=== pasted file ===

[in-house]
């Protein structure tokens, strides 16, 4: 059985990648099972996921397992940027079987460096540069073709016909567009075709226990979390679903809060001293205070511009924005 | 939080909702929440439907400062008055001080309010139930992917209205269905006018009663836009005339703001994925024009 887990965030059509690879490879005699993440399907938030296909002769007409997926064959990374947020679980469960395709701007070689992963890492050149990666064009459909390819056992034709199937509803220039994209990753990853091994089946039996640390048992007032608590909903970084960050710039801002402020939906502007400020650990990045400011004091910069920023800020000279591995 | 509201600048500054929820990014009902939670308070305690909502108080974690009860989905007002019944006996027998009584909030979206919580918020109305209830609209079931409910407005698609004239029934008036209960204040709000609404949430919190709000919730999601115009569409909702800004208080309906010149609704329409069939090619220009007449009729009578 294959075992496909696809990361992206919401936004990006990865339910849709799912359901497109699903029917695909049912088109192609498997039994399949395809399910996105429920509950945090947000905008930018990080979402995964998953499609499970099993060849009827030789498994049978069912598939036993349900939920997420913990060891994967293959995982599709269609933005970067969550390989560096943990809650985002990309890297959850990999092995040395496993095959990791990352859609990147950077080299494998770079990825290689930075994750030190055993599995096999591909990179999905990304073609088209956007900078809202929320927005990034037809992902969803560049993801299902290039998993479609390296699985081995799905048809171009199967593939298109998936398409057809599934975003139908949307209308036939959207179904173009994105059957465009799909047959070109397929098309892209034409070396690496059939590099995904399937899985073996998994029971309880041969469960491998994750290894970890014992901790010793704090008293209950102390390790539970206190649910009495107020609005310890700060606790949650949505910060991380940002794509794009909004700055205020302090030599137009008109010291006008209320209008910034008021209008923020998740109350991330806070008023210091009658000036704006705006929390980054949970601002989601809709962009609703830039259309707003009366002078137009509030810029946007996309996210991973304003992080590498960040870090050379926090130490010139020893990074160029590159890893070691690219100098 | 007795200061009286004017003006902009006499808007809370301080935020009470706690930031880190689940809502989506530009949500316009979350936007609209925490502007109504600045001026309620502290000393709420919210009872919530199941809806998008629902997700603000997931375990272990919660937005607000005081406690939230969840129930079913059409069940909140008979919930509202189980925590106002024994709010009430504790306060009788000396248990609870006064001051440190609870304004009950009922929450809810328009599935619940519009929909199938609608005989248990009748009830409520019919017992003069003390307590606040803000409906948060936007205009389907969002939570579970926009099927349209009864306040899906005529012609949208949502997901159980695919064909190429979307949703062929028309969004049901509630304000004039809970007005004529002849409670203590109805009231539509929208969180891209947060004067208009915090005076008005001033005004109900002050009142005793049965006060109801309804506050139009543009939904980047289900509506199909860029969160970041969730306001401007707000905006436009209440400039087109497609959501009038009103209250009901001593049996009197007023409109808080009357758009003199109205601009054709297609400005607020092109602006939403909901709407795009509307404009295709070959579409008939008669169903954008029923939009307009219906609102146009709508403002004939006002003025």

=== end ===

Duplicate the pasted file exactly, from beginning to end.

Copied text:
[in-house]
């Protein structure tokens, strides 16, 4: 059985990648099972996921397992940027079987460096540069073709016909567009075709226990979390679903809060001293205070511009924005 | 939080909702929440439907400062008055001080309010139930992917209205269905006018009663836009005339703001994925024009 887990965030059509690879490879005699993440399907938030296909002769007409997926064959990374947020679980469960395709701007070689992963890492050149990666064009459909390819056992034709199937509803220039994209990753990853091994089946039996640390048992007032608590909903970084960050710039801002402020939906502007400020650990990045400011004091910069920023800020000279591995 | 509201600048500054929820990014009902939670308070305690909502108080974690009860989905007002019944006996027998009584909030979206919580918020109305209830609209079931409910407005698609004239029934008036209960204040709000609404949430919190709000919730999601115009569409909702800004208080309906010149609704329409069939090619220009007449009729009578 294959075992496909696809990361992206919401936004990006990865339910849709799912359901497109699903029917695909049912088109192609498997039994399949395809399910996105429920509950945090947000905008930018990080979402995964998953499609499970099993060849009827030789498994049978069912598939036993349900939920997420913990060891994967293959995982599709269609933005970067969550390989560096943990809650985002990309890297959850990999092995040395496993095959990791990352859609990147950077080299494998770079990825290689930075994750030190055993599995096999591909990179999905990304073609088209956007900078809202929320927005990034037809992902969803560049993801299902290039998993479609390296699985081995799905048809171009199967593939298109998936398409057809599934975003139908949307209308036939959207179904173009994105059957465009799909047959070109397929098309892209034409070396690496059939590099995904399937899985073996998994029971309880041969469960491998994750290894970890014992901790010793704090008293209950102390390790539970206190649910009495107020609005310890700060606790949650949505910060991380940002794509794009909004700055205020302090030599137009008109010291006008209320209008910034008021209008923020998740109350991330806070008023210091009658000036704006705006929390980054949970601002989601809709962009609703830039259309707003009366002078137009509030810029946007996309996210991973304003992080590498960040870090050379926090130490010139020893990074160029590159890893070691690219100098 | 007795200061009286004017003006902009006499808007809370301080935020009470706690930031880190689940809502989506530009949500316009979350936007609209925490502007109504600045001026309620502290000393709420919210009872919530199941809806998008629902997700603000997931375990272990919660937005607000005081406690939230969840129930079913059409069940909140008979919930509202189980925590106002024994709010009430504790306060009788000396248990609870006064001051440190609870304004009950009922929450809810328009599935619940519009929909199938609608005989248990009748009830409520019919017992003069003390307590606040803000409906948060936007205009389907969002939570579970926009099927349209009864306040899906005529012609949208949502997901159980695919064909190429979307949703062929028309969004049901509630304000004039809970007005004529002849409670203590109805009231539509929208969180891209947060004067208009915090005076008005001033005004109900002050009142005793049965006060109801309804506050139009543009939904980047289900509506199909860029969160970041969730306001401007707000905006436009209440400039087109497609959501009038009103209250009901001593049996009197007023409109808080009357758009003199109205601009054709297609400005607020092109602006939403909901709407795009509307404009295709070959579409008939008669169903954008029923939009307009219906609102146009709508403002004939006002003025």